With evidence mounting linking the U.S. energy industry's use of the process of hydraulic fracturing also called fracking to the hundreds of small earthquakes from Oklahoma to Ohio, how safe is fracking in Australia?
The earthquakes in Ohio are just the latest case environmentalists are using against the controversial extraction technique called fracking. The technique involves blasting millions of gallons of chemical-laced water and sand deep into the ground to release vast reserves of natural gas.
Although the process provides natural gas for a public hungry for cheap sources of fuel, it's also been the cause of a number of dangerous side effects to human populations living near fracking operations. Fracking leaves behind dangerous toxic wastewater that must be treated or pumped back underground. It is this toxic wastewater that is causing the most problems. Injecting the toxic wastewater back underground can cause groundwater pollution. Last month, health officials from the U.S. Environmental Protection Agency warned a Wyoming town that their groundwater contained hydrocarbons from fracking in their wells.
The pressure caused by water pushed far below the surface was also been linked to an increase in seismic activity. The toxic wastewater enters fissures and lubricates fault lines that can cause earthquakes. The Ohio earthquake during New Year's Eve prompted officials to shut down five wells used to dispose the toxic wastewater. The number of earthquakes surged in areas like Arkansas and Pennsylvania where hydraulic fracturing was being utilized.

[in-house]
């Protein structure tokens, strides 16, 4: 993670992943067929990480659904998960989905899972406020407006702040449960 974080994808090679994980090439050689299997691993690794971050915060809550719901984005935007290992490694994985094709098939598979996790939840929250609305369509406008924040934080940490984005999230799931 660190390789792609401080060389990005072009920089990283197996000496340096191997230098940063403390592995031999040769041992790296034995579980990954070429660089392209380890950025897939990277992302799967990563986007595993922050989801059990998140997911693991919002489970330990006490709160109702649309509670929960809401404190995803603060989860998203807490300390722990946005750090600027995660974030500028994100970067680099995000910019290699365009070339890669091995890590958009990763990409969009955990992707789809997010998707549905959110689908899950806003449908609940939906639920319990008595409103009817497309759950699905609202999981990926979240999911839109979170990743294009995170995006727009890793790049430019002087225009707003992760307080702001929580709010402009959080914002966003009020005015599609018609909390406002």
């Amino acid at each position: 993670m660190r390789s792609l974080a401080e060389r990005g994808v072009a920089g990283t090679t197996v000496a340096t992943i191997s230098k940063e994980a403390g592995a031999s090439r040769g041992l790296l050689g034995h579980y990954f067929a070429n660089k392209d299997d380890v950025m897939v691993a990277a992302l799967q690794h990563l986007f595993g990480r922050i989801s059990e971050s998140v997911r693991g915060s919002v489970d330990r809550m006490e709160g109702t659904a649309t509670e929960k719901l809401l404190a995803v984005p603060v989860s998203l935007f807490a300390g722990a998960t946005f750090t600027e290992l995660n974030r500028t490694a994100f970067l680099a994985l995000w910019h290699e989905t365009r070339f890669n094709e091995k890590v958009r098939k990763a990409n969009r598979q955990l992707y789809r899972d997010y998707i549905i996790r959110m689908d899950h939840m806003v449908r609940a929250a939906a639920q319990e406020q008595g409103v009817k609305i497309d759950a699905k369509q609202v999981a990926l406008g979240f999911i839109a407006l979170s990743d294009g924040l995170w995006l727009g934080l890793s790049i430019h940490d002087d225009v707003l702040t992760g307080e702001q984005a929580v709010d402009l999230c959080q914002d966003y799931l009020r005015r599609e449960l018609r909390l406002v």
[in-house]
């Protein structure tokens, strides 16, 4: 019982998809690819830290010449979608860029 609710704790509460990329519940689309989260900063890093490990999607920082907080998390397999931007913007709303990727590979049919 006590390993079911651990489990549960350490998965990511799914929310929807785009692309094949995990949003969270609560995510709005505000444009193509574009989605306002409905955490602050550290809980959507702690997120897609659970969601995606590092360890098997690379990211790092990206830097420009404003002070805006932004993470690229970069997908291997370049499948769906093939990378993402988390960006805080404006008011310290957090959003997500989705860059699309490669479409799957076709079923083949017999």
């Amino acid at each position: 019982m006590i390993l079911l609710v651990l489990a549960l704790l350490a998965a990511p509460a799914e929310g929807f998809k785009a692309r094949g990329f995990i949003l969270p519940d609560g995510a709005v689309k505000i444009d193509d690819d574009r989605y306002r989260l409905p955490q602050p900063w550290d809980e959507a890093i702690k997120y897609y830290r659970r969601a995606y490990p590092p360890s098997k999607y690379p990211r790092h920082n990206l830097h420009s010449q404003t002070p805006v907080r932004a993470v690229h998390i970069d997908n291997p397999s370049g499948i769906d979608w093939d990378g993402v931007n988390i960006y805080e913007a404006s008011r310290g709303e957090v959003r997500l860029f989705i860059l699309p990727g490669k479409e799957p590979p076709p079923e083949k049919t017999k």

Although the process of fracking is more commonly used in the U.S. it's fast being used in other countries like Britain. In Australia the debate over hydraulic fracturing has been reignited last November 2011 over a report that fracking conducted by Cuadrilla Resources which is 41% owned by Australian drilling company AJ Lucas, was the cause of two earthquakes near the British town of Blackpool in April and May. Environmentalists like the Lock the Gate Alliance are calling for a rigorous regulatory approach to shale gas fracking.
Hydraulic fracturing has been suspended in NSW but it is still being used in coal-seam gas mining in other states. A Senate committee recently called for a moratorium on all future coal seam gas fracking in the Great Artesian Basin in Queensland and NSW. Greens senator for Queensland Larissa Waters said the Wyoming case should be wake-up call for the nation. The Queensland Government has introduced legislation banning the addition of chemicals benzene, ethylbenzene, toluene and xylene in fracking operations.